Narcissus Leaves the Pool: Familiar Essays

Joseph Epstein, Author Houghton Mifflin Harcourt (HMH) $25 (321p) ISBN 978-0-395-94403-5
Demonstrating the continuing relevance and joys of the well-crafted essay, Epstein's thoughtful excursions explore a range of subjects from the profound (mortality) to the pedantic (language abuses) and the popular (the music of the 1940s). But they are always deeply personal. Without sacrificing his own unique viewpoint, Epstein (Life Sentences), for 23 years the editor of The American Scholar, always engages his reader, providing access to his knowledge instead of merely lecturing. For example, when expounding upon the delights of The Decline and Fall of the Roman Empire, he makes the reader with no knowledge of Gibbon feel as if she, too, might pick up the volumes and breeze through them. Many of the essays are powerful: using himself as an example, Epstein charts his growing fears of aging and death to painful and provocative effect, and his descriptions of the human body are wrenching. His elegantly turned sentences reveal quirks and cultural musings with a comic touch that is light, but never flippant. The best essays achieve classical balance in a completely modern voice. (May)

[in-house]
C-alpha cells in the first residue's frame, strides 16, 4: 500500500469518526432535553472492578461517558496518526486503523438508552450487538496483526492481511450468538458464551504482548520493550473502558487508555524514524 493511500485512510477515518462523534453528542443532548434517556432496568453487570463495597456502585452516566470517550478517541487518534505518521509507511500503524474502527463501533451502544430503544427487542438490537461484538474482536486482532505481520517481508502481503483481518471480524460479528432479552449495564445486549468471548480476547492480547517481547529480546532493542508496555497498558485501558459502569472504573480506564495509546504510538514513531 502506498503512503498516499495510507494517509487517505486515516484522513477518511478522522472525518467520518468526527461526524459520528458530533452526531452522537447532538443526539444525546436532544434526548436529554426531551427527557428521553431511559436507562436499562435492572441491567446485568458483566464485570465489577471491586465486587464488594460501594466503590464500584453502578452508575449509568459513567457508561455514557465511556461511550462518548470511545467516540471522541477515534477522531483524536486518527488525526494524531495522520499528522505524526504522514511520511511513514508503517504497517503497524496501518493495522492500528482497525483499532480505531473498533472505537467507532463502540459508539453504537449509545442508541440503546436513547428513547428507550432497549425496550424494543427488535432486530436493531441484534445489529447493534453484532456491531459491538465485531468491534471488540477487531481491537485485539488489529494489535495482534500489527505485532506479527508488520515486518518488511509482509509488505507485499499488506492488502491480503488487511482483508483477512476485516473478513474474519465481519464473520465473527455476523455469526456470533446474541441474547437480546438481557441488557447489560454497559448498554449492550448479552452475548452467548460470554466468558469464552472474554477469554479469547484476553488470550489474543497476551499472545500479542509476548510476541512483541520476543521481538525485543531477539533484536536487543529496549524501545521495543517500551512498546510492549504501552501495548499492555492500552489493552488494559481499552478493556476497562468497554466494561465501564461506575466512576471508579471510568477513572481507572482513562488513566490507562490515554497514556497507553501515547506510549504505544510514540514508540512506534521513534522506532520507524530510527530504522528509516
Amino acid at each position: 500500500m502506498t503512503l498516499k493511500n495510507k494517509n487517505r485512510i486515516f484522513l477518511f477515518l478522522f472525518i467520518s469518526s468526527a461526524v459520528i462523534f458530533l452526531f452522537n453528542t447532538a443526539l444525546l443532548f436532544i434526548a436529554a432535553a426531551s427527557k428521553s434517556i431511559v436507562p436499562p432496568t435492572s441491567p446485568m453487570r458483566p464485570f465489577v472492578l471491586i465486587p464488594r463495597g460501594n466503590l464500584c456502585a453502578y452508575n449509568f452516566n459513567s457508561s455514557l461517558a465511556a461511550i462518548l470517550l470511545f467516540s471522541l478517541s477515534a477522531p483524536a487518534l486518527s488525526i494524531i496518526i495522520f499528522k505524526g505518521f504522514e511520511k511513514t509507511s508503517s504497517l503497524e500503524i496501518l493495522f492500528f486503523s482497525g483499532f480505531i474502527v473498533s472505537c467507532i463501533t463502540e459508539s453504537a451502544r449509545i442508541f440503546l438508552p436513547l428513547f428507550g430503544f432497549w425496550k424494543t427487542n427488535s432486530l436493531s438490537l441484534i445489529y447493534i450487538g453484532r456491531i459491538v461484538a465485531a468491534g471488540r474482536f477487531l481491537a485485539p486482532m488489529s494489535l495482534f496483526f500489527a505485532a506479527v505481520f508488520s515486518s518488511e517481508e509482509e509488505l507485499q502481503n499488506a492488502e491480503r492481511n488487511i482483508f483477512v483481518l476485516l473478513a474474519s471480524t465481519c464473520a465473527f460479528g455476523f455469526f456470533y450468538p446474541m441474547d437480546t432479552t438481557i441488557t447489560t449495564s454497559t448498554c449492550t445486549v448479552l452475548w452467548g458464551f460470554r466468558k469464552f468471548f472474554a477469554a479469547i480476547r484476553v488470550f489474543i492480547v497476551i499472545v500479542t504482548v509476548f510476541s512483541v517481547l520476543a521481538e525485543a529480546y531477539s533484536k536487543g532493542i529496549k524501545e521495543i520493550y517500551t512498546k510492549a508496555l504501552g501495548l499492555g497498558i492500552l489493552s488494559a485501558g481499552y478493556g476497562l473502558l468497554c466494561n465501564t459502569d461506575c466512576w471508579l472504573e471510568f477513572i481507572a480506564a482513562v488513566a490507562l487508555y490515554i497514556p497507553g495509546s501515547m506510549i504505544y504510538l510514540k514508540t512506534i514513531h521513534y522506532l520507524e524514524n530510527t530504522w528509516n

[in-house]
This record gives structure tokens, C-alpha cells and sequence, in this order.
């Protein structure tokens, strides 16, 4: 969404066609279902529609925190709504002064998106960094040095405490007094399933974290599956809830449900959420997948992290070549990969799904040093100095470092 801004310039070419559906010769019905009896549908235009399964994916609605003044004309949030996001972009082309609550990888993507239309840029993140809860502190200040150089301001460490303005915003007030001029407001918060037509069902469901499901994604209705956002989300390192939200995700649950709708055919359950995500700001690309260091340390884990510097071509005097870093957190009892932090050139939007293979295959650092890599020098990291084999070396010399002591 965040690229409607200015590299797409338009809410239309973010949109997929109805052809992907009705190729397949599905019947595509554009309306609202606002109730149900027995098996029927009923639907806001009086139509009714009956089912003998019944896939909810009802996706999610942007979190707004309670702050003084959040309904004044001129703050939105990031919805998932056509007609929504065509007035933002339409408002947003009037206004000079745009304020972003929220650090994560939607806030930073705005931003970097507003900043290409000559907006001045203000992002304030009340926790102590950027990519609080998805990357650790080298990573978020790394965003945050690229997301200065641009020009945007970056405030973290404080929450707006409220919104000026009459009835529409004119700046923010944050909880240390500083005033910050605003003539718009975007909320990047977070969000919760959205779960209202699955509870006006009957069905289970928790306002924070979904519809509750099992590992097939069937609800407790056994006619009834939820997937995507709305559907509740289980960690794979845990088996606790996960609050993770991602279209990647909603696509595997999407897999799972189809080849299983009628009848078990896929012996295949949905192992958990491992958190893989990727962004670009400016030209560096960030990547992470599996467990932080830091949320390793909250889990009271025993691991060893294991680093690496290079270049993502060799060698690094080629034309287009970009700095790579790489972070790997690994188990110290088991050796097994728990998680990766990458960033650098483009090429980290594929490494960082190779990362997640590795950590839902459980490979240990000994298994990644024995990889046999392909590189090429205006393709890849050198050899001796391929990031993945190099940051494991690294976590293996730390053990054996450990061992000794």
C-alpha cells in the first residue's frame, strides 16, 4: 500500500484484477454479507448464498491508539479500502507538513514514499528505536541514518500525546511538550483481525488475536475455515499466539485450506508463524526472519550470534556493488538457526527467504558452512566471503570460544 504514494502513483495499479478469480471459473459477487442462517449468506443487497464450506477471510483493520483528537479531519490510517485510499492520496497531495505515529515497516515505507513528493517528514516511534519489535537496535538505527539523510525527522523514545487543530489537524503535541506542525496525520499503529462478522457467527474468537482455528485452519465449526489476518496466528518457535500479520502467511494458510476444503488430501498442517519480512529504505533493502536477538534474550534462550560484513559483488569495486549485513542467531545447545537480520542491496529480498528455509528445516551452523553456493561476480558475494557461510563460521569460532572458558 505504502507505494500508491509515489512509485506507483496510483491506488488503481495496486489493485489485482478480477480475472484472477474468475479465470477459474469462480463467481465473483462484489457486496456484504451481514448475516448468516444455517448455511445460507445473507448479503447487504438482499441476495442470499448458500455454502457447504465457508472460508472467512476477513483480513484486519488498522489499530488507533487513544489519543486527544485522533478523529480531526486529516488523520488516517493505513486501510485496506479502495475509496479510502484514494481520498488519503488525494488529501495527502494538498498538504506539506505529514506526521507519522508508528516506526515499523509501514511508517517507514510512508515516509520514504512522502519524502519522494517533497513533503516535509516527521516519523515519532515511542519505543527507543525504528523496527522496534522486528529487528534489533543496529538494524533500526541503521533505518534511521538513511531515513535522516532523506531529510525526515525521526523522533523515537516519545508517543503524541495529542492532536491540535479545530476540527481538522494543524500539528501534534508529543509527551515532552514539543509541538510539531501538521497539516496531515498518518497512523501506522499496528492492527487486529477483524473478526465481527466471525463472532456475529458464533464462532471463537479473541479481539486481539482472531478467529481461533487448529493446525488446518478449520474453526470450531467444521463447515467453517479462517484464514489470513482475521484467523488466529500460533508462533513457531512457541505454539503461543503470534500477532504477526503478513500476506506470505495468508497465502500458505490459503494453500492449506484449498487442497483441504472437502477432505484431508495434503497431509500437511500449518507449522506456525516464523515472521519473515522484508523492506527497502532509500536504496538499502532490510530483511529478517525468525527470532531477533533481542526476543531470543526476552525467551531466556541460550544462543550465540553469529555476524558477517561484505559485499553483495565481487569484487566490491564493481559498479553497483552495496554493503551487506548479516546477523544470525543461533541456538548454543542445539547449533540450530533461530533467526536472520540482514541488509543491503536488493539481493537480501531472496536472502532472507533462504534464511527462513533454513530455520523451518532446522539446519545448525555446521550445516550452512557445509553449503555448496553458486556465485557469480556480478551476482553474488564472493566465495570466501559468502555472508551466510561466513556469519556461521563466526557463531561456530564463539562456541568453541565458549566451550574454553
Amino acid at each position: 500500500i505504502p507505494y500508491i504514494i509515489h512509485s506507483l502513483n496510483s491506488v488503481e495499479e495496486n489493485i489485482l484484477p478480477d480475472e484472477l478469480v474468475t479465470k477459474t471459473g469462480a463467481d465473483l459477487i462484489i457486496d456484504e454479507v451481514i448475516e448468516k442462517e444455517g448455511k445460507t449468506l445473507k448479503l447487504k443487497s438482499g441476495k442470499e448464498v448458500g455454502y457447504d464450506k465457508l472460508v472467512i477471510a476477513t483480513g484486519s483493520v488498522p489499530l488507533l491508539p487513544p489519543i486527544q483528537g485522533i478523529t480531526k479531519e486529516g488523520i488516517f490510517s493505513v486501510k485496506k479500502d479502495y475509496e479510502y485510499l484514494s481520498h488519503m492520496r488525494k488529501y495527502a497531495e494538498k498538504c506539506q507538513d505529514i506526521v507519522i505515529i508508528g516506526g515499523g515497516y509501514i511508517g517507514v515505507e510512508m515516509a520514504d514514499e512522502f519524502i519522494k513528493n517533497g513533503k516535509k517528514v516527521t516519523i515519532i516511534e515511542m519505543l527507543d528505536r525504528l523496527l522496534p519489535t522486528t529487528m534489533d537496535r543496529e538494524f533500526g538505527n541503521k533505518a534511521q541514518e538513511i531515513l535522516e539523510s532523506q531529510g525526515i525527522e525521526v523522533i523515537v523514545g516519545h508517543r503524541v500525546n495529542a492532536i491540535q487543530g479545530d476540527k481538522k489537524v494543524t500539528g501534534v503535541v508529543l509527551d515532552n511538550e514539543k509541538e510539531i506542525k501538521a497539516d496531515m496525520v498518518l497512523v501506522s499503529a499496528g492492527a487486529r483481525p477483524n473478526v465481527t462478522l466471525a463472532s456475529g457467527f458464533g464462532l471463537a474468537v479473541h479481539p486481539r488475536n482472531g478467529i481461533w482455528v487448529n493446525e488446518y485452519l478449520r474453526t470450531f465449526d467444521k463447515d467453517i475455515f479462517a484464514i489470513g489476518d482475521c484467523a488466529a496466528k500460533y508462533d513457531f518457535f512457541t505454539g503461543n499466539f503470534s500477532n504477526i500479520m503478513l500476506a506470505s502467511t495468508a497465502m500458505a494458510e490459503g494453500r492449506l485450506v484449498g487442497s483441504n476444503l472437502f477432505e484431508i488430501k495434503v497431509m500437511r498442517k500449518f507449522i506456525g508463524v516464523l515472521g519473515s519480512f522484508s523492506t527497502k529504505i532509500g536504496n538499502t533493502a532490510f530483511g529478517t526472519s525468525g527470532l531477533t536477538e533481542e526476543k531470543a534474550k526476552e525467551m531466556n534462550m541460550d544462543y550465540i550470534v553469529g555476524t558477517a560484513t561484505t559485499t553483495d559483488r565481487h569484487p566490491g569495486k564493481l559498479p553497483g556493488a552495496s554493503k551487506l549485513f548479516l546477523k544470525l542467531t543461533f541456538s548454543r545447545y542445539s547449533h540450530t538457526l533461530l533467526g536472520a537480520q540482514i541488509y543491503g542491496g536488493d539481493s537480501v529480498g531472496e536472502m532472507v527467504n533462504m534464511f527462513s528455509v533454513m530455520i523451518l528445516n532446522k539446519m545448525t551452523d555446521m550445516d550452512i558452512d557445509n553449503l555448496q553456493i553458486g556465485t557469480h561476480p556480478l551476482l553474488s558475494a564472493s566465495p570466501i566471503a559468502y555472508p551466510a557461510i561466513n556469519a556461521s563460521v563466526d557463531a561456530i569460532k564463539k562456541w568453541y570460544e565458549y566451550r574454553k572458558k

Reviewed on: 05/03/1999
Release date: 05/01/1999
Genre: Nonfiction
Paperback - 321 pages - 978-0-618-87216-9
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